VPIRG releases 25th Annual Toy Safety Report

Dangerous or toxic toys can still be found on America’s store shelves, Vermont Public Interest Research Group (VPIRG) announced today in its 25th annual Trouble in Toyland report.
VPIRG’s report reveals the results of laboratory testing for toxic chemicals and identifies toys that pose choking hazards.  In addition, the report includes guidance for avoiding common hazards. 
“We’ve made a lot of progress, but there is still danger in the toy box,” said Charity Carbine, VPIRG’s environmental health advocate.  “VPIRG’s report and the resources we offer will help consumers identify and avoid the worst threats and keep their children safe this year,” she explained.
Click here to download the full report. 
For 25 years, the VPIRG Trouble in Toyland report has offered safety guidelines for purchasing toys for small children and has provided examples of toys currently on store shelves that pose potential safety hazards.  VPIRG also provides an interactive website with tips for safe toy shopping that consumers can access on their smartphones at www.toysafety.mobi.
Key findings from the report include: 
    * In 2009, many toys and other children’s products containing more than 0.1% of phthalates were banned. Still, VPIRG found children’s products, including a baby doll that contained concentrations of phthalates up to 30%.     * Despite a ban on small parts in toys for children under three, there are still toys available that pose serious choking hazards, including a toy train with a wooden peg that, while compliant with current standards, nearly led to the choking death of a DC-area toddler.     * Lead and other metals have been severely restricted in toys in the past two years, but VPIRG researchers found toys containing toxic lead and antimony on store shelves. Lead has negative health effects on almost every organ and system in the human body, and antimony is classified as a human carcinogen.  Laboratory testing revealed one preschool book with antimony far above the limits and VPIRG has notified the CPSC.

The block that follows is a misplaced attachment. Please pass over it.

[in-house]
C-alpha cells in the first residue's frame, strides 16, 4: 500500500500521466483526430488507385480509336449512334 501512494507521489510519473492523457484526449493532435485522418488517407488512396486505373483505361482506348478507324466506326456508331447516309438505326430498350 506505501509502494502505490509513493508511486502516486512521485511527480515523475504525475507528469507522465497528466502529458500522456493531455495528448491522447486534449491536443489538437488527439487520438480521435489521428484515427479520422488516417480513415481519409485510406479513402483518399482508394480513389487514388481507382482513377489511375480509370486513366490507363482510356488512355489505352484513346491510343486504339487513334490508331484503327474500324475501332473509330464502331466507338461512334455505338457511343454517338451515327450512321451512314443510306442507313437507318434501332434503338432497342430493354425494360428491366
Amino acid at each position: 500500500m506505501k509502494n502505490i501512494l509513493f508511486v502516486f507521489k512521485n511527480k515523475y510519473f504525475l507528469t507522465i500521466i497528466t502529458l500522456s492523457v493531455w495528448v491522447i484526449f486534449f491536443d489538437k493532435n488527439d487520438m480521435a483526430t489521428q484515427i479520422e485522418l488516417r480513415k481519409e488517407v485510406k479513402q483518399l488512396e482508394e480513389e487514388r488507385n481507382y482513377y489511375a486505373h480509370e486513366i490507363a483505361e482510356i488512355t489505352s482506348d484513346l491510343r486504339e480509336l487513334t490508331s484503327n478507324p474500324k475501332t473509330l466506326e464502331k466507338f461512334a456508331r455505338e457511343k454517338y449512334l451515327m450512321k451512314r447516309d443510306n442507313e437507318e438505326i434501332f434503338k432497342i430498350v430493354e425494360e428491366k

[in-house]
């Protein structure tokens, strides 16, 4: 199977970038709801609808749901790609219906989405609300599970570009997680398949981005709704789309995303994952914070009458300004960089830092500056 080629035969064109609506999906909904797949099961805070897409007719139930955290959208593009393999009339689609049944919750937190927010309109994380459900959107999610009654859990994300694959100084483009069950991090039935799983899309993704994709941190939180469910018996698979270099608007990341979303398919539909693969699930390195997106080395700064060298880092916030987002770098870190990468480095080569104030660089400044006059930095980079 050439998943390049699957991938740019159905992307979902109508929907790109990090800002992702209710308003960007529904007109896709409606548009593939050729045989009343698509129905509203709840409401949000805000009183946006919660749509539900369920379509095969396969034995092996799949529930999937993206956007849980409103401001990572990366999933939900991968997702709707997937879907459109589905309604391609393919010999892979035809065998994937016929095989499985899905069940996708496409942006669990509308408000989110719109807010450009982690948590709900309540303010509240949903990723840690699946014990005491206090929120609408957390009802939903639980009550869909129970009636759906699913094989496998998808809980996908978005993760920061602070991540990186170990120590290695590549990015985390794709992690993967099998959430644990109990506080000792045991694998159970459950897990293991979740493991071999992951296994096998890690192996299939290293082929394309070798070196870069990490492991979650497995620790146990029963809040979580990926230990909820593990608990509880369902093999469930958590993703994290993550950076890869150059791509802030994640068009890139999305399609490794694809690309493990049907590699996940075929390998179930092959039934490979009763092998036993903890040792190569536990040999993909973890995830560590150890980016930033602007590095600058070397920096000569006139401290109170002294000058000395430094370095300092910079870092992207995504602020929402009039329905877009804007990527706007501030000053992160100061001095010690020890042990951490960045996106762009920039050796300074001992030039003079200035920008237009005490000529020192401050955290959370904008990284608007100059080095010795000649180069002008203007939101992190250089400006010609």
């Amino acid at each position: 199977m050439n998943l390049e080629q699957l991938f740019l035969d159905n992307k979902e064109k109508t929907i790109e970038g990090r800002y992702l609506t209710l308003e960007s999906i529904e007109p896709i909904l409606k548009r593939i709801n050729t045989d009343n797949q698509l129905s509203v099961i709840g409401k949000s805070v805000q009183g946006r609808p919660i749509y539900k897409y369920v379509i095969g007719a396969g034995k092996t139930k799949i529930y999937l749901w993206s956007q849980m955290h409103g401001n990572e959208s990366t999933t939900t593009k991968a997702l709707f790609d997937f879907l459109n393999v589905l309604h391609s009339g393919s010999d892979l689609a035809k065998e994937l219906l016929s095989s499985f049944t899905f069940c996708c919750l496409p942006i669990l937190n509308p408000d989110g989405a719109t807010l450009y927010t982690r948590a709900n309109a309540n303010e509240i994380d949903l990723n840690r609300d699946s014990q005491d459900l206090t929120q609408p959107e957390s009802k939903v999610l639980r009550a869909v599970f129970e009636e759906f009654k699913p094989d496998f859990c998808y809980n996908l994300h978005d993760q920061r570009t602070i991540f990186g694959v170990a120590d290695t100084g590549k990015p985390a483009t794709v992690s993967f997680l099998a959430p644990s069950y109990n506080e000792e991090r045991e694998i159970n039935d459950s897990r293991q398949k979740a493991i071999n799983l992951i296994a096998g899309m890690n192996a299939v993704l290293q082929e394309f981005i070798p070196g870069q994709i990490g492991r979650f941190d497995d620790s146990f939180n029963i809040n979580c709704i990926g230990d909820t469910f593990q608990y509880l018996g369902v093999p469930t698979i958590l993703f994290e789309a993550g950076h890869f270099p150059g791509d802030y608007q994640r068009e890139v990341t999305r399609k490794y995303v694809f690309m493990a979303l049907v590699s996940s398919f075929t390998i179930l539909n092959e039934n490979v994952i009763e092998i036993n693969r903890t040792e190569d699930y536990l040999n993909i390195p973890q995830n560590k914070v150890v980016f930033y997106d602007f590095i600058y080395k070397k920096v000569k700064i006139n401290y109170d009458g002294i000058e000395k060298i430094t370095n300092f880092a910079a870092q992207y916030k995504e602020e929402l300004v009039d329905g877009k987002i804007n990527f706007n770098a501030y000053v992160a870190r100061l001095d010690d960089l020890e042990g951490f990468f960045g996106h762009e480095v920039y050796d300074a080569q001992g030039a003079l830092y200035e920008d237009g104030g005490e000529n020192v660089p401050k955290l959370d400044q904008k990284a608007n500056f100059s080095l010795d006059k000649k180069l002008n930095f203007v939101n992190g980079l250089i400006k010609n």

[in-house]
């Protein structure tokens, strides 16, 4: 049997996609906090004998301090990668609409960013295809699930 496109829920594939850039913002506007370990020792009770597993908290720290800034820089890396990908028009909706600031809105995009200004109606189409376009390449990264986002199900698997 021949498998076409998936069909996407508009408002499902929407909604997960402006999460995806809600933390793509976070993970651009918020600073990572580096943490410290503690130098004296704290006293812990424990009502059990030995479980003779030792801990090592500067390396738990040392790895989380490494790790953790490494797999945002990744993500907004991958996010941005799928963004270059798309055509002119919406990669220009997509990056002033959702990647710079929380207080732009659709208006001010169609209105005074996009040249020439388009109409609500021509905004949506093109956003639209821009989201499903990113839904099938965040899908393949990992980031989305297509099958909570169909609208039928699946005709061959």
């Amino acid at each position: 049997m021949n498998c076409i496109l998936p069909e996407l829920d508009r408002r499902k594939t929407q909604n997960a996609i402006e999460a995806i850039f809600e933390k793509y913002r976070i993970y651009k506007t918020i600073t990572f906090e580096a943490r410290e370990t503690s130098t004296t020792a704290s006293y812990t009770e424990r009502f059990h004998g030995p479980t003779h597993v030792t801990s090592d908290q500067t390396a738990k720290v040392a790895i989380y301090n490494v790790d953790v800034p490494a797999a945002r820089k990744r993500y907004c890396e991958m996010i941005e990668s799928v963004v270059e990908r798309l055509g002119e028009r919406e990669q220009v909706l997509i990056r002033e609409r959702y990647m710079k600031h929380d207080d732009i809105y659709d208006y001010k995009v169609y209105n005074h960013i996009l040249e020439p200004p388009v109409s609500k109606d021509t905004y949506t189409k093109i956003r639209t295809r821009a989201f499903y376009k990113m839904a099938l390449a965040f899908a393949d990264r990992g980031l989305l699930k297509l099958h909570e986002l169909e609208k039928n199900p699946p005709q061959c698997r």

VPIRG noted that progress has been made on toy safety in the past two years thanks to a 2008 PIRG-backed law overhauling the CPSC, as well as new leadership at the agency. 
“The CPSC is doing a good job under its expanded authority, but there is still more work to be done, especially when it comes to eliminating choking hazards and regulating the tens of thousands of chemicals that are in the toys our children play with every day,” said Carbine.
According to the most recent data from the CPSC, toy-related injuries sent more than 250,000 children – 90,000 under the age of five – to emergency rooms in 2009. Twelve children died from toy-related injuries last year. 
Click here to download the full report.